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An inaccessible bastion of Prabalgad

Bastions are the projecting part (usually semi-circular) of a fort built at an angle to the line of a wall, so as to allow defensive fire in several directions.

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Afzal Buruj of Pratapgad

An aerial look at the undefeated Janjira fort, which had 26 (twenty-six!) bastions will tell you that ‘more the merrier’ seems to have been the mantra back in the days! 😛

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Fort Janjira, Murud

Machi (माची)
Machi were fortified plateaus or spurs used for settlement or patrolling, respectively.

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Top: Zunjar Machi of Torna; Bottom: Tehalni Buruj on Sanjeevani Machi of Rajgad

Moats/Ditches (खंडक/Khandak)
Moats were deep trenches dug around the periphery of a fort & filled with water that acted as an additional line of defence.

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Khandak of Ahmadnagar fort

By some accounts, the moats would often be infested by poisonous snakes and crocodiles to prevent enemies from swimming over to the fort walls when the bridges had been withdrawn. I haven’t been able to verify this, though. So take it with a pinch of salt.


Naagarkhana (नागरखाना)

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Nagarkhana of fort Raigad

Naagarkhana or Drum houses were essentially watch-posts built inside the fort. They were also used to draw the attention of the people inside/around the fort using drums, whenever needed.
Something like this-

Or maybe not.


Palace (राजवाडा/Rajwada)

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A signpost above Padmavati Machi of Rajgad. Background: Fort Torna

Probably the most spacious structure on the fort in its heydays, Rajwada was the place of residence for the members of the Royal family.
The biggest Rajwades have crumbled under the nature’s fury and all that remains is their foundation or the base layer of the walls but a few smaller ones remain intact.

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Top: Peshwa’s palace on fort Visapur; Bottom: The remains of Rajwada on fort Raigad

Places of Worship

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Harischandragad temple

The armies had soldiers and generals from every faith and religion and hence, almost every fort in the Sahyadri shows signs of multiple places of worship including Temple, Mosques and in the case of Portuguese forts, churches as well!

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Church on Korlai fort

Pond (तळ)
A pond is a body of standing water on the fort, either natural or artificial, that is usually smaller than a lake.

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Top: Pond on fort Lohgad; Bottom: Ganga Sagar tank on Raigad

Rampart (तटबंदी/Tatbandi)
Ramparts are the defensive wall of the forts with a stone parapet on top. Most of Sahyadri fort’s ramparts sport a walkway broad enough to let 1 or 2 people pass each other without resorting to acrobatic poses.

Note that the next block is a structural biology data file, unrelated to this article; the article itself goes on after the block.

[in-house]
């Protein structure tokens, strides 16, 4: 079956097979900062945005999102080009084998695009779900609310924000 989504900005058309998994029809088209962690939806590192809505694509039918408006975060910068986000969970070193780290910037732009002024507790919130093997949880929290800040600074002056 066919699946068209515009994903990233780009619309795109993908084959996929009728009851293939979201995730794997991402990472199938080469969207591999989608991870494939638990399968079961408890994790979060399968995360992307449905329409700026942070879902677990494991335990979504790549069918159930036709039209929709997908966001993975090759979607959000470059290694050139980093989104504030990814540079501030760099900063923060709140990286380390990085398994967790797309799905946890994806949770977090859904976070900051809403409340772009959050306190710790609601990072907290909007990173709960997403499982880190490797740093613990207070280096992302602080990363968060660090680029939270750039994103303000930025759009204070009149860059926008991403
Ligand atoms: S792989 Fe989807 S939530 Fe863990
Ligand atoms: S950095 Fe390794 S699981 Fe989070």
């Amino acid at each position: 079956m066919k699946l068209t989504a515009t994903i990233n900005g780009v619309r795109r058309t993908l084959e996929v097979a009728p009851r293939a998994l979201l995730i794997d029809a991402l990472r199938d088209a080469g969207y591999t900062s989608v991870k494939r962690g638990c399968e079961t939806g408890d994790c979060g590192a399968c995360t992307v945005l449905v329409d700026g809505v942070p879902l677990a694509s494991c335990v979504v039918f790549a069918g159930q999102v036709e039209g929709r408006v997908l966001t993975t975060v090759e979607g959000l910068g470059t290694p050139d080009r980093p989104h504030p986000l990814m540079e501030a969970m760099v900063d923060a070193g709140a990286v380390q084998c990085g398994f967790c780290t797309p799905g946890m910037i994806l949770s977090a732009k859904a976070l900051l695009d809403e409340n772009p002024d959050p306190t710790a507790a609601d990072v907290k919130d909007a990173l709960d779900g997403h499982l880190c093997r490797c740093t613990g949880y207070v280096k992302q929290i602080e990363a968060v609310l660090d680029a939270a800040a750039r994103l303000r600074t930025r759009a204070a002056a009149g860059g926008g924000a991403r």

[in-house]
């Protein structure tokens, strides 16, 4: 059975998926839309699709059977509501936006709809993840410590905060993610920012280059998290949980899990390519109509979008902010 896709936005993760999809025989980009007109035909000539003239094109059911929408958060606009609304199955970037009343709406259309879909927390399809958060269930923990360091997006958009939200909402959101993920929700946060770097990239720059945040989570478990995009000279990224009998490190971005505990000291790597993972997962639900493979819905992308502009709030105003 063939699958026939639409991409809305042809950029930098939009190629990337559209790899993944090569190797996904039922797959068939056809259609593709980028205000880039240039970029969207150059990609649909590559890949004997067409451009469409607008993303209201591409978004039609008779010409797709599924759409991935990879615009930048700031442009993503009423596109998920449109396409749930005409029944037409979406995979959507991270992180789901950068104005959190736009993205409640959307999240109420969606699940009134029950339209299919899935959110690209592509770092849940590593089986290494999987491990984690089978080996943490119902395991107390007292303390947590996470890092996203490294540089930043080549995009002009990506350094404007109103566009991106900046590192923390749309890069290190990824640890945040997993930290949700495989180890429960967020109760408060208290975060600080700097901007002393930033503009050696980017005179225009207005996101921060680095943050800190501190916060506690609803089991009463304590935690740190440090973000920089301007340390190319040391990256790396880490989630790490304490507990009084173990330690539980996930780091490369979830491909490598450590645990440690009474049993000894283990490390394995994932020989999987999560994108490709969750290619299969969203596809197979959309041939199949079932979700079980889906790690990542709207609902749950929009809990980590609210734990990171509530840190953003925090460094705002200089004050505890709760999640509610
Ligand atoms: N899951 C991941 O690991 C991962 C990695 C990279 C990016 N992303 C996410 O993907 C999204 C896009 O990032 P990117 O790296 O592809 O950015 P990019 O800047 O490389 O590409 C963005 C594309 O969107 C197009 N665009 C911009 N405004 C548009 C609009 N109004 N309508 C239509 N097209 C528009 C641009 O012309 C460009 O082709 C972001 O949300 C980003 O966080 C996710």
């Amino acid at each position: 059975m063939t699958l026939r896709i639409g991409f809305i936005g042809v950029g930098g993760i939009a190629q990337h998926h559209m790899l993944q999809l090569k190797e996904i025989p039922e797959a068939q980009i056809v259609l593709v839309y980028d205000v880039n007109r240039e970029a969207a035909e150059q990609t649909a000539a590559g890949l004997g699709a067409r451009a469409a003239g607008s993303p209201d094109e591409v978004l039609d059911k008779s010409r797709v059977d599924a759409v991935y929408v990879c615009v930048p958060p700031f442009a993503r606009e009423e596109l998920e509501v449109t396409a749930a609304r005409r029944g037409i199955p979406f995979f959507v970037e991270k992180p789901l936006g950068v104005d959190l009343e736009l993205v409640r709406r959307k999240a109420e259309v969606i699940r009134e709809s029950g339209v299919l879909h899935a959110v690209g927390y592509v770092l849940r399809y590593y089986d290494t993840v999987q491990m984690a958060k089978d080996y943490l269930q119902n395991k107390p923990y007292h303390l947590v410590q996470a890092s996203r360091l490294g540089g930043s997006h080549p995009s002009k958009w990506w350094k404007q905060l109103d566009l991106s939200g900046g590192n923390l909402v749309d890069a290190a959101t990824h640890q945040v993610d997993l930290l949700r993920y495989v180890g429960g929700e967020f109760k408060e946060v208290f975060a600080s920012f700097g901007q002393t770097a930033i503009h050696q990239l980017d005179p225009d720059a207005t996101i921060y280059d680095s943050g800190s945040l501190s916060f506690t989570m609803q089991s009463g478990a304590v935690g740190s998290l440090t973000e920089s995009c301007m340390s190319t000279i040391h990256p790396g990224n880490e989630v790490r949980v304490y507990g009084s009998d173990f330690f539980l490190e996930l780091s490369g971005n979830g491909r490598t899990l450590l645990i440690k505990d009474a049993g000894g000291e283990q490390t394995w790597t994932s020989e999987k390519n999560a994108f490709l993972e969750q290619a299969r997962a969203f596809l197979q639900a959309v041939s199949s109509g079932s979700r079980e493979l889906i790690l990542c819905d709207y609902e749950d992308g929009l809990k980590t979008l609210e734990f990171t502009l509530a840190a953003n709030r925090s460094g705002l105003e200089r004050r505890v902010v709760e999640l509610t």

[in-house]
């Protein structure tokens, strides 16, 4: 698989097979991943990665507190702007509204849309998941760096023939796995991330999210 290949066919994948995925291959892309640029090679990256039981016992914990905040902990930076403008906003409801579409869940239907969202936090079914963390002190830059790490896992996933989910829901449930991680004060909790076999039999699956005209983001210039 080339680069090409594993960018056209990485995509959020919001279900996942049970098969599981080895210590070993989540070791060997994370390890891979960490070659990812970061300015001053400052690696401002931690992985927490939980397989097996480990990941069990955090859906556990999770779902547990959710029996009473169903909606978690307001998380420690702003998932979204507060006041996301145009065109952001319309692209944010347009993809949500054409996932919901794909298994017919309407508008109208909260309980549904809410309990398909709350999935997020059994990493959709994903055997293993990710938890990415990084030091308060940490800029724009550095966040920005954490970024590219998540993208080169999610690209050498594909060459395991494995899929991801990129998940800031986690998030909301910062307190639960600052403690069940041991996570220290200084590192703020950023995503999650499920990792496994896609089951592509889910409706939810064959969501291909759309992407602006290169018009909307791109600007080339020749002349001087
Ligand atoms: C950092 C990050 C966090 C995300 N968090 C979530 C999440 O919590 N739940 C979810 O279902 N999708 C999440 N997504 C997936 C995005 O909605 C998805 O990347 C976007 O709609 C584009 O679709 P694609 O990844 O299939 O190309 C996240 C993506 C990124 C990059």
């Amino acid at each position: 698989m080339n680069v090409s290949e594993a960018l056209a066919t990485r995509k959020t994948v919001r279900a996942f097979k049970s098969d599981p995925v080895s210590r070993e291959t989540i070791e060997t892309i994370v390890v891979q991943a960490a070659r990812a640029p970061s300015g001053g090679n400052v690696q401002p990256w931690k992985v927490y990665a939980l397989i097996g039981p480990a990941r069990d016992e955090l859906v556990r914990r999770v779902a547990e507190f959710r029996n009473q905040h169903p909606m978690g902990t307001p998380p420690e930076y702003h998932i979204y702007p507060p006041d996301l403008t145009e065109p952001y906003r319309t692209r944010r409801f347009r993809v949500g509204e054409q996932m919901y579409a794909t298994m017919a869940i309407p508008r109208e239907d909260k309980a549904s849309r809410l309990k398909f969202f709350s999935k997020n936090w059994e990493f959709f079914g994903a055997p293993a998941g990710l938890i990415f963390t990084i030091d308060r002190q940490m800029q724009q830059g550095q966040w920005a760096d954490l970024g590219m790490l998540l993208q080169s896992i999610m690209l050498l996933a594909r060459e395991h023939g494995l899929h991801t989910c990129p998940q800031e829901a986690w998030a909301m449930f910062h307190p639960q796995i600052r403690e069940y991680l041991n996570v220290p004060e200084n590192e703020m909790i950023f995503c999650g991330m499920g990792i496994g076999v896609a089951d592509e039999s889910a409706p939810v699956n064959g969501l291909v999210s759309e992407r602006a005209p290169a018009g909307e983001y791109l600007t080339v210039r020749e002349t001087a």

One also comes across a few instances where ramparts were built as a double wall to incorporate secret passageways and dead ends so as to trap enemy soldiers unfamiliar with the fort.

Rampart
The double walled rampart of Sanjeevani Machi

Rock Cut Step

A lot of forts were built atop treacherous cliffs and the only way to reach them was by a single path carved into the cliff. Steps were hewn out of sheer rock to help negotiate the more dangerous sections but they were purposely carved in a steep, uneven manner to prevent attacking soldiers from building any rhythm over the steps. This enabled even small holding forces to withstand attacks until reinforcements arrived.

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Hitesh climbs the exposed steps of Kalavantin Durg with the Prabalgad in background.

Unfortunately, most of the forts in the Sahyadri had their approach steps partially/completely demolished by the East India Company in the early 19th century to prevent rebels from using them as a base in their war against the British Empire. This has led to a few forts being rendered inaccessible and others, restricted to people with rock climbing equipment.

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Trekmates cross a hill with the help of steps cut into the rock face on our way to khireshwar via the Junnar Darwaza route of Harishchandragad

Tunnel (भुयार/Bhuyar)

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Tunnel at the base of Sarasgad

The typical Sahyadri tunnel was a tiny passageway carved in a rocky structure. The motives were varied though- providing an escape route from the fort to the surrounding region (Fort George, Mumbai) or connecting a fort and its watchtower (Prabalgad-Kalavantin) and to provide access to an underground storage facility (Vikatgad). Unfortunately, neglect has led to most of the tunnels being permanently blocked at one or both the ends.